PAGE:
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Tesla’s Model S P85D will rocket to 60 mph in 3.2 seconds, drive itself

Last week, Tesla Motors CEO Elon Musk nearly broke the Internet when he tweeted the cryptic message “About time to unveil the D and something else.”

The speculation ended Thursday night in Los Angeles, where Tesla unveiled a revamped version of the Model S, with all-wheel drive, some extra muscle, and futuristic tech.

The “D” stands for dual-motor, one for each axle. Tesla will add the all-wheel drive system — which will likely be shared with the upcoming Model X — to each version of the Model S, offering 60D, 85D, and P85D iterations.

In the P85D, the two motors produce a staggering 691 horsepower and 687 pound-feet of torque, according to Road & Track. That will hurl the Model S from 0 to 60 mph in 3.2 seconds, and on to a top speed of 155 mph. So this electric car will accelerate faster than a Dodge Charger SRT Hellcat.

As a bonus, the system also adds 10 miles of range, meaning cars with the 85-kilowatt-hour battery pack will now be able to travel 275 miles per charge.

Deliveries will start with the P85D in December, followed by the 60D and 85D in February.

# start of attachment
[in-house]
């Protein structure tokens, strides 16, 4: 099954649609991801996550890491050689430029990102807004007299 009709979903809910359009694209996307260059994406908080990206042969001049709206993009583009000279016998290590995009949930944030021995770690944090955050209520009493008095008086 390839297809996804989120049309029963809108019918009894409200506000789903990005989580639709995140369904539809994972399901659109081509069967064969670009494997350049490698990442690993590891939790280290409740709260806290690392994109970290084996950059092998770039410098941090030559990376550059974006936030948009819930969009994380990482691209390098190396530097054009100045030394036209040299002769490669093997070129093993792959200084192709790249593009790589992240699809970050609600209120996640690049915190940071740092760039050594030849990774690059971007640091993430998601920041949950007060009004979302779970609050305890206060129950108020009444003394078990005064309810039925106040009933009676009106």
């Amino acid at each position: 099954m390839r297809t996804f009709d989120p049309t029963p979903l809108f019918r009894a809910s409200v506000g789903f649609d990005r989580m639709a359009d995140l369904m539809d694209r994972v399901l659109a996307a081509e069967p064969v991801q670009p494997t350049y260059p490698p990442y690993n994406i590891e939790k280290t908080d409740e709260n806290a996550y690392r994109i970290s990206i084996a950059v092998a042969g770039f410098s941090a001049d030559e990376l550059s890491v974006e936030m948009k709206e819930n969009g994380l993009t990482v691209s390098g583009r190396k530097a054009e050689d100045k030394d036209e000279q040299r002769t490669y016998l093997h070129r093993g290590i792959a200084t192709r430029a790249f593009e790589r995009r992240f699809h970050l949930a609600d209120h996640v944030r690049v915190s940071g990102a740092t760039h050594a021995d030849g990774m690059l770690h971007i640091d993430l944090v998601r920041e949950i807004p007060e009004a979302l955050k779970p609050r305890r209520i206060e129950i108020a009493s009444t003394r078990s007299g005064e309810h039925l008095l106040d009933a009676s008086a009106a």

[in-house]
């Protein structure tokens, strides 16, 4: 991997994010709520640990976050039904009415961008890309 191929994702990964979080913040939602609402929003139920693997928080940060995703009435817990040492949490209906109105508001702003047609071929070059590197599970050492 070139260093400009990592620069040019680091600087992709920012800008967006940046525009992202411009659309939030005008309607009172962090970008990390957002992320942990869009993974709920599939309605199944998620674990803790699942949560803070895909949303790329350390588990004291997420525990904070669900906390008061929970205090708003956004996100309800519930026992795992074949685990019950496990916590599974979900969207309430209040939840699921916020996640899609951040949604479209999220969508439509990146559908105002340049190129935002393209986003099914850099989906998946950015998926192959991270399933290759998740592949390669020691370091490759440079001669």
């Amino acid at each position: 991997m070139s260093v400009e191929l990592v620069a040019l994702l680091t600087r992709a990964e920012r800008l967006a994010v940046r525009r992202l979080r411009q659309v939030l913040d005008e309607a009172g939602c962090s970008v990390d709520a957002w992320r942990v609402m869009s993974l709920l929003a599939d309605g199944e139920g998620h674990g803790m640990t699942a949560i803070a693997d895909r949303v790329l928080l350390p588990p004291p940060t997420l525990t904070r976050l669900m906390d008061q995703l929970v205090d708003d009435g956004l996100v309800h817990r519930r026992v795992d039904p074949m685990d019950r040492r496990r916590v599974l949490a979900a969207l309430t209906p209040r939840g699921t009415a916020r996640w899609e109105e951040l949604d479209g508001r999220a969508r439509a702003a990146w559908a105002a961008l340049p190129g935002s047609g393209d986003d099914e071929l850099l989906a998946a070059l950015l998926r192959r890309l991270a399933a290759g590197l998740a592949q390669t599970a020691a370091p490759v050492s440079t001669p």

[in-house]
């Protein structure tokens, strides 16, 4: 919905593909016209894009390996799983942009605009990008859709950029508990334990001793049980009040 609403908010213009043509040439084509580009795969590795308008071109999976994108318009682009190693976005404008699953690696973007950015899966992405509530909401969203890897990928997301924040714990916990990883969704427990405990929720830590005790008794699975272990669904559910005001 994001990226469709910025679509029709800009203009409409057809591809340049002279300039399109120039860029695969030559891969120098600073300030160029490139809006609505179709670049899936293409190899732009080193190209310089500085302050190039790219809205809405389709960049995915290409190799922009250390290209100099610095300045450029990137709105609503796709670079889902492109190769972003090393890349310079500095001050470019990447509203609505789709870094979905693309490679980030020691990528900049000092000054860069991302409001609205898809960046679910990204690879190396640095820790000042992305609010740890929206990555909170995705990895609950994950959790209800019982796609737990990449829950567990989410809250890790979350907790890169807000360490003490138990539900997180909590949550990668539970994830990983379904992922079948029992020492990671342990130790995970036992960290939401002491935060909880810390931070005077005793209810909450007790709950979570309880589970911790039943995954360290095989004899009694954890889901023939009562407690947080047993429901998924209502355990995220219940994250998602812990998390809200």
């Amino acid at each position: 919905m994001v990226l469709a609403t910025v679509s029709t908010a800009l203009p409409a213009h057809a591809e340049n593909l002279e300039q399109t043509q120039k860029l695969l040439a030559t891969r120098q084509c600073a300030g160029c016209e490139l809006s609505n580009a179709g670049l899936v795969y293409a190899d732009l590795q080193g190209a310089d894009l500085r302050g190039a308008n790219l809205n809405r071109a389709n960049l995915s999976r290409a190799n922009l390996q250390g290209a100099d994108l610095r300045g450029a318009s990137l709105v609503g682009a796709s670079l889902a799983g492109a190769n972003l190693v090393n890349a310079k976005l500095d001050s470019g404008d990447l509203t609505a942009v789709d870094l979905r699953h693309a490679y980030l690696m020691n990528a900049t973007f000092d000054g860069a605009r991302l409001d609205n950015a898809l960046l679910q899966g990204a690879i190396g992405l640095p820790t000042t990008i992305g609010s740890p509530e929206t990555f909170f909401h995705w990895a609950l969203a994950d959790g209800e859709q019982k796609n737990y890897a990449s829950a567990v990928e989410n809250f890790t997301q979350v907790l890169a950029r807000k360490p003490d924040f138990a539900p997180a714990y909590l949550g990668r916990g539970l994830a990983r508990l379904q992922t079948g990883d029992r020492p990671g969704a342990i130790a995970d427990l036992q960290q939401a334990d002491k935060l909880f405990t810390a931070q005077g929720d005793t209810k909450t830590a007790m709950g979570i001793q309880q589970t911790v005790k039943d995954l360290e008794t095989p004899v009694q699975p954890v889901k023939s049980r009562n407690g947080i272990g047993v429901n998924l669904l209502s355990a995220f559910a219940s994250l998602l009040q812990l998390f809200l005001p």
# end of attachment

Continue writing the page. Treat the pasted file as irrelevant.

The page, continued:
Related: Watch Saleen’s Model S-based Foursixteen burn rubber

The “something else” from Musk’s tweet heard ’round the world turned out to be a new suite of driver-assistance features.

Tesla has been quietly adding equipment for lane-departure warning and “speed-assist” speed-limit-identifying features to production cars, but didn’t formally announce them until tonight, along with much more.

The Model S will now feature an “autopilot” system that uses cameras and 360-degree sonar to detect obstacles.

So far, the system allows the driver to change lanes by simply flicking the turn-signal stalk, follow traffic, and even provide warnings to the human driver if he or she is about to plough into a truck.

Tesla says it’s been installing autopilot hardware on every car built for the past two weeks but, unlike the changes made through the company’s over-the-air software updates, it can’t be retrofitted to existing cars.

With some semi-autonomous functions and a slew of onboard sensors, Tesla is taking its first step toward putting a fully self-driving car on the road, while maintaining the Model S wow factor.